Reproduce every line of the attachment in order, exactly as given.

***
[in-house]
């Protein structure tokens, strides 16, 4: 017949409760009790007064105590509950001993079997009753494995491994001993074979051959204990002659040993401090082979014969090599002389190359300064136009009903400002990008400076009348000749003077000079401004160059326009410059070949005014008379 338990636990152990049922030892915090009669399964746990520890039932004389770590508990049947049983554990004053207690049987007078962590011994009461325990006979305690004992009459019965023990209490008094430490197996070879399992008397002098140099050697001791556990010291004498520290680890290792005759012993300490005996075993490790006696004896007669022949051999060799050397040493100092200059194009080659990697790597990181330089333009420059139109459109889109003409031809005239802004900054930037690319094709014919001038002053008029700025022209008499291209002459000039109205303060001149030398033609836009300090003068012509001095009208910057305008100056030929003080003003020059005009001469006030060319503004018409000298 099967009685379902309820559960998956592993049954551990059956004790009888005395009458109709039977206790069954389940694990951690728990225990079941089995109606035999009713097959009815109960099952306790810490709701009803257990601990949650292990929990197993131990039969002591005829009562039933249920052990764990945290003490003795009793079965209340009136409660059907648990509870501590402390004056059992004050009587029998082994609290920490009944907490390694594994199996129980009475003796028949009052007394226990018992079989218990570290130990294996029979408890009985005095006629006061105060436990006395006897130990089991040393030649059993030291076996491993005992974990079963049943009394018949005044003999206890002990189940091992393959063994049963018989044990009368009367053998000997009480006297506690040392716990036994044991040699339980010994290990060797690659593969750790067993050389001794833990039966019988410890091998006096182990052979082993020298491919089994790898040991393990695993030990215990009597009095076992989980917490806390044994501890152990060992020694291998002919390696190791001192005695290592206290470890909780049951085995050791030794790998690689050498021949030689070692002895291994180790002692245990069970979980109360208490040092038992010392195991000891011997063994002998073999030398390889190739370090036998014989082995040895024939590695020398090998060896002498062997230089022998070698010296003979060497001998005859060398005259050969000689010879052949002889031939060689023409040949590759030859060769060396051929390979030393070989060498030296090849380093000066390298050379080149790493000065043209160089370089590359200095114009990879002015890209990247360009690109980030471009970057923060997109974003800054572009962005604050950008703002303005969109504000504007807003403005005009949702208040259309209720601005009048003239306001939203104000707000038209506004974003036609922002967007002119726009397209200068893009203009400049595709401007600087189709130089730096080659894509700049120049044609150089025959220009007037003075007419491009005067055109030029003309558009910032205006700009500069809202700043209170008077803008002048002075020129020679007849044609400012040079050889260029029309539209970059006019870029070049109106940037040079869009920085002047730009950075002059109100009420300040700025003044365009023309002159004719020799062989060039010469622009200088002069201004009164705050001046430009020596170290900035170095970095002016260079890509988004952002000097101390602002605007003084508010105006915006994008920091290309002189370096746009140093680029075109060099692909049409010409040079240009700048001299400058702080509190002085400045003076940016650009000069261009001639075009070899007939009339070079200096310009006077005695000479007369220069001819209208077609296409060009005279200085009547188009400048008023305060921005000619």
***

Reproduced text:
[in-house]
């Protein structure tokens, strides 16, 4: 017949409760009790007064105590509950001993079997009753494995491994001993074979051959204990002659040993401090082979014969090599002389190359300064136009009903400002990008400076009348000749003077000079401004160059326009410059070949005014008379 338990636990152990049922030892915090009669399964746990520890039932004389770590508990049947049983554990004053207690049987007078962590011994009461325990006979305690004992009459019965023990209490008094430490197996070879399992008397002098140099050697001791556990010291004498520290680890290792005759012993300490005996075993490790006696004896007669022949051999060799050397040493100092200059194009080659990697790597990181330089333009420059139109459109889109003409031809005239802004900054930037690319094709014919001038002053008029700025022209008499291209002459000039109205303060001149030398033609836009300090003068012509001095009208910057305008100056030929003080003003020059005009001469006030060319503004018409000298 099967009685379902309820559960998956592993049954551990059956004790009888005395009458109709039977206790069954389940694990951690728990225990079941089995109606035999009713097959009815109960099952306790810490709701009803257990601990949650292990929990197993131990039969002591005829009562039933249920052990764990945290003490003795009793079965209340009136409660059907648990509870501590402390004056059992004050009587029998082994609290920490009944907490390694594994199996129980009475003796028949009052007394226990018992079989218990570290130990294996029979408890009985005095006629006061105060436990006395006897130990089991040393030649059993030291076996491993005992974990079963049943009394018949005044003999206890002990189940091992393959063994049963018989044990009368009367053998000997009480006297506690040392716990036994044991040699339980010994290990060797690659593969750790067993050389001794833990039966019988410890091998006096182990052979082993020298491919089994790898040991393990695993030990215990009597009095076992989980917490806390044994501890152990060992020694291998002919390696190791001192005695290592206290470890909780049951085995050791030794790998690689050498021949030689070692002895291994180790002692245990069970979980109360208490040092038992010392195991000891011997063994002998073999030398390889190739370090036998014989082995040895024939590695020398090998060896002498062997230089022998070698010296003979060497001998005859060398005259050969000689010879052949002889031939060689023409040949590759030859060769060396051929390979030393070989060498030296090849380093000066390298050379080149790493000065043209160089370089590359200095114009990879002015890209990247360009690109980030471009970057923060997109974003800054572009962005604050950008703002303005969109504000504007807003403005005009949702208040259309209720601005009048003239306001939203104000707000038209506004974003036609922002967007002119726009397209200068893009203009400049595709401007600087189709130089730096080659894509700049120049044609150089025959220009007037003075007419491009005067055109030029003309558009910032205006700009500069809202700043209170008077803008002048002075020129020679007849044609400012040079050889260029029309539209970059006019870029070049109106940037040079869009920085002047730009950075002059109100009420300040700025003044365009023309002159004719020799062989060039010469622009200088002069201004009164705050001046430009020596170290900035170095970095002016260079890509988004952002000097101390602002605007003084508010105006915006994008920091290309002189370096746009140093680029075109060099692909049409010409040079240009700048001299400058702080509190002085400045003076940016650009000069261009001639075009070899007939009339070079200096310009006077005695000479007369220069001819209208077609296409060009005279200085009547188009400048008023305060921005000619």